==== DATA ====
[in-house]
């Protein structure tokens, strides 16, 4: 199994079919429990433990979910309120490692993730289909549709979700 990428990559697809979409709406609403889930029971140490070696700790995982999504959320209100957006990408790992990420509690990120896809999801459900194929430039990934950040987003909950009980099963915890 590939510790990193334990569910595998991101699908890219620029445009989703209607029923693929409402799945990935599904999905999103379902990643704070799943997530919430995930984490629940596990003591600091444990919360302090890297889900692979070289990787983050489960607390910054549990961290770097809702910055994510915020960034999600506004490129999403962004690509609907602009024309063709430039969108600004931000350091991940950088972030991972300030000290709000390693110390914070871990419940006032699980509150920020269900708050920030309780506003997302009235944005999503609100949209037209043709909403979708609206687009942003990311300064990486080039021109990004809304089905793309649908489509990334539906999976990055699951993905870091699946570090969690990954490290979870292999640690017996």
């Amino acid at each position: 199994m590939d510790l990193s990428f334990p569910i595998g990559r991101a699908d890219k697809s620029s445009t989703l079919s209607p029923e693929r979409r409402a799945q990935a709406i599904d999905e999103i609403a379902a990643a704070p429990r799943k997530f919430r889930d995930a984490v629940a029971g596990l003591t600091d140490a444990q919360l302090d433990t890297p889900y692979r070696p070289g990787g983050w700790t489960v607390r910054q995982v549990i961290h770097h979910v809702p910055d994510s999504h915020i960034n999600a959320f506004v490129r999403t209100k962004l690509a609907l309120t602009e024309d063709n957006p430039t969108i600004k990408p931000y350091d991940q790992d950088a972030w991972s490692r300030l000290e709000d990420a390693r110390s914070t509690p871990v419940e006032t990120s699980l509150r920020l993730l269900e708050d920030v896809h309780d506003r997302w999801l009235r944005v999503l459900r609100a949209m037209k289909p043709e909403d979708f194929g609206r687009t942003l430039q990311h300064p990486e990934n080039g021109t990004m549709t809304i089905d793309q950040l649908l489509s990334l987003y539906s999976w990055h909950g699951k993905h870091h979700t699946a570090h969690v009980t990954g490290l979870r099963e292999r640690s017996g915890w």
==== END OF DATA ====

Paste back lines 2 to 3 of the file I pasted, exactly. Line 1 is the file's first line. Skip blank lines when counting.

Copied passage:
């Protein structure tokens, strides 16, 4: 199994079919429990433990979910309120490692993730289909549709979700 990428990559697809979409709406609403889930029971140490070696700790995982999504959320209100957006990408790992990420509690990120896809999801459900194929430039990934950040987003909950009980099963915890 590939510790990193334990569910595998991101699908890219620029445009989703209607029923693929409402799945990935599904999905999103379902990643704070799943997530919430995930984490629940596990003591600091444990919360302090890297889900692979070289990787983050489960607390910054549990961290770097809702910055994510915020960034999600506004490129999403962004690509609907602009024309063709430039969108600004931000350091991940950088972030991972300030000290709000390693110390914070871990419940006032699980509150920020269900708050920030309780506003997302009235944005999503609100949209037209043709909403979708609206687009942003990311300064990486080039021109990004809304089905793309649908489509990334539906999976990055699951993905870091699946570090969690990954490290979870292999640690017996």
């Amino acid at each position: 199994m590939d510790l990193s990428f334990p569910i595998g990559r991101a699908d890219k697809s620029s445009t989703l079919s209607p029923e693929r979409r409402a799945q990935a709406i599904d999905e999103i609403a379902a990643a704070p429990r799943k997530f919430r889930d995930a984490v629940a029971g596990l003591t600091d140490a444990q919360l302090d433990t890297p889900y692979r070696p070289g990787g983050w700790t489960v607390r910054q995982v549990i961290h770097h979910v809702p910055d994510s999504h915020i960034n999600a959320f506004v490129r999403t209100k962004l690509a609907l309120t602009e024309d063709n957006p430039t969108i600004k990408p931000y350091d991940q790992d950088a972030w991972s490692r300030l000290e709000d990420a390693r110390s914070t509690p871990v419940e006032t990120s699980l509150r920020l993730l269900e708050d920030v896809h309780d506003r997302w999801l009235r944005v999503l459900r609100a949209m037209k289909p043709e909403d979708f194929g609206r687009t942003l430039q990311h300064p990486e990934n080039g021109t990004m549709t809304i089905d793309q950040l649908l489509s990334l987003y539906s999976w990055h909950g699951k993905h870091h979700t699946a570090h969690v009980t990954g490290l979870r099963e292999r640690s017996g915890w």